Similarly, when we try to gauge cause and effect, and when we try to establish if there has been any impact as
a result of our media intervention, we would use an experimental method. In this case, we design the method
with control group (a set of persons who have not been exposed to the media intervention) and an experimental
group (a group of persons similar in all respects to the control group but exposed to the media intervention).
As tools to gauge the impact, we might use tests of knowledge, understanding, and application. We may also
use attitude scales to measure any change of attitude. The tools would be administered before and after the
intervention and the results compared---thereby helping us to determine the impact of the project.
What bears repetition is that we often use different tools to enhance the quality of data that we
gather while the research method may broadly remain the same. For example, case study method may
use a variety of tools to record both quantitative and qualitative data.
Widely used research methods for collecting primary quantitative data are:
   Surveys based on questionnaires
   Surveys based on structured interviews
   Experimental methods based on pre-post tests and attitude/opinion scales
The main research methods for primary qualitative data collection are:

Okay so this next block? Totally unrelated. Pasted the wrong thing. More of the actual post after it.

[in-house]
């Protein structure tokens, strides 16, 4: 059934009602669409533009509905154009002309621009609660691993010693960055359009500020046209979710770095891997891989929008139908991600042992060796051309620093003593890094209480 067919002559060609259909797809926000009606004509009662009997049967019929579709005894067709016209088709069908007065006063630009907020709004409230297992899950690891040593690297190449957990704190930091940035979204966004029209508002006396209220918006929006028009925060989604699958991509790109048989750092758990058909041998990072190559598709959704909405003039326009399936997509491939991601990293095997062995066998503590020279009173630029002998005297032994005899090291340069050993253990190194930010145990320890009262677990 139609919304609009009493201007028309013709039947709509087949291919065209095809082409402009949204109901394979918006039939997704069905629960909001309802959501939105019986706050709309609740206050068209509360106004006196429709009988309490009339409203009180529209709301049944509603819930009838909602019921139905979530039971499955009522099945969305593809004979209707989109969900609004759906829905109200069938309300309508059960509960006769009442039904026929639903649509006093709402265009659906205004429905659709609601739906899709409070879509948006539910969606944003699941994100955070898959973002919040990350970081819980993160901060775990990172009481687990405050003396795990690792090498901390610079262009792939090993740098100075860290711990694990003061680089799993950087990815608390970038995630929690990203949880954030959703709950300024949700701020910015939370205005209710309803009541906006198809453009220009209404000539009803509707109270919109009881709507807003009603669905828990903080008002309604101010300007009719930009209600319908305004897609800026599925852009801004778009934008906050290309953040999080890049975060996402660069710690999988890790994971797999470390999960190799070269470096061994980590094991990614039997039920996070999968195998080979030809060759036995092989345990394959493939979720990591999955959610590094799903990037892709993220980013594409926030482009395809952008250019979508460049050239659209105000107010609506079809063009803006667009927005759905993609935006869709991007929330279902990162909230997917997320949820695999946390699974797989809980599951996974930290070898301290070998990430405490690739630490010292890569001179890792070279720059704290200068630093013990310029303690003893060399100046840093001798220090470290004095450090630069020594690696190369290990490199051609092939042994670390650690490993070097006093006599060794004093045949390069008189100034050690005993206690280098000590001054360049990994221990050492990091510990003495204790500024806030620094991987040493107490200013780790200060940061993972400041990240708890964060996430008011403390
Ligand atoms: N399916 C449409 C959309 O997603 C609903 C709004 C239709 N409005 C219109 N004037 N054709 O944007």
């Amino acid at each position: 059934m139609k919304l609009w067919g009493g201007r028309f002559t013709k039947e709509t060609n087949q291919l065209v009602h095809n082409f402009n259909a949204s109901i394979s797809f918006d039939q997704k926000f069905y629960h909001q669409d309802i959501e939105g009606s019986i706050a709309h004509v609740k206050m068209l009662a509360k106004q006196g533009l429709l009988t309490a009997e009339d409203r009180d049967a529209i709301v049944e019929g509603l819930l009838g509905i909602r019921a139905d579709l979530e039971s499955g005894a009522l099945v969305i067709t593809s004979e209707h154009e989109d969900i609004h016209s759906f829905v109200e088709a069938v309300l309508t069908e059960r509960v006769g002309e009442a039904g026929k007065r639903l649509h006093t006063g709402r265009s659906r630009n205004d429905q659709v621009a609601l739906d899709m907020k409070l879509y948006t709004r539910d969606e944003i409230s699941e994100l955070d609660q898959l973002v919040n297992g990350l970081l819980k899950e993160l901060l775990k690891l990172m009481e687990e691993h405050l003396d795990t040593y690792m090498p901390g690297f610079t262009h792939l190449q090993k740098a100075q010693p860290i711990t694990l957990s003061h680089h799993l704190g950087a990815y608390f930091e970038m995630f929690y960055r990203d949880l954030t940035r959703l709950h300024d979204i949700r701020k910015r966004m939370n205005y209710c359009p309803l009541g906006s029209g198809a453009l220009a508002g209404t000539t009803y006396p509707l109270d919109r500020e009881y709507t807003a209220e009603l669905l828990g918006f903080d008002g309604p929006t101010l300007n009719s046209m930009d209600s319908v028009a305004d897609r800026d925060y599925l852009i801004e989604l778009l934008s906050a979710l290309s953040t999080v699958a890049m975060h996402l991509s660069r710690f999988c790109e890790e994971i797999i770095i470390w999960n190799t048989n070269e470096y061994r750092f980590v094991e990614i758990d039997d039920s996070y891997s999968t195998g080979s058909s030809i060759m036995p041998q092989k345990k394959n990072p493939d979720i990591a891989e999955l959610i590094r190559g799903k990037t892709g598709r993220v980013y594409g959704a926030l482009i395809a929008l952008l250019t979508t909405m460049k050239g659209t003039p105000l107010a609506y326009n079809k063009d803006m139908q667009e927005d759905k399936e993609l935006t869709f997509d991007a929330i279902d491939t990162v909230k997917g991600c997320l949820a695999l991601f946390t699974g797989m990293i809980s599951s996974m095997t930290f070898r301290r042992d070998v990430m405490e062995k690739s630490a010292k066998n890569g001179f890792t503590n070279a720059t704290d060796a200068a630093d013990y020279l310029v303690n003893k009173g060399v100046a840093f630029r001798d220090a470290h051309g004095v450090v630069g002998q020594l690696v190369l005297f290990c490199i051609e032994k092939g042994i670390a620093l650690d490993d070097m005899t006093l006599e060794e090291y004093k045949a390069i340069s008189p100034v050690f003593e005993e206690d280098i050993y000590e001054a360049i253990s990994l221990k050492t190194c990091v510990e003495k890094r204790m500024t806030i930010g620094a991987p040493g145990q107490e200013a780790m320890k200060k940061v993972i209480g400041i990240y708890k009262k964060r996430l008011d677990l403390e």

Observation techniques-participant and non-participant
   Case studies
For these methods, the tools most commonly used are:                      We may use different tools to
   Questionnaires                                                         gather data while the research
                                                                          method may broadly remain
   Observation schedules
                                                                          the same
   Structured and semi-structured interview schedules
   In-depth interviews
   Group discussions, and
   Depth examination of selected cases

                                                             Research Methods for Gathering Information

Choosing the Best and the Most Appropriate Methods
                                   Select the most appropriate methods to do a particular task.
A combination of methods is
     most effective                It is wise to combine different research methods and tools to give
                                   added dimensions to your findings. For example, you may find that
                     structured interviews have ended up with answers that are rather superficial. You
                     can overcome this by supplementing the information with some in-depth interviews
                     of a smaller sub-sample.
                     Also, keep your data collection work sharply focused and precise in scope so
                     that you do not end up with lot of unnecessary data, and spending extra time
                     and money.
                     In the following pages, we shall examine different research methods in greater detail.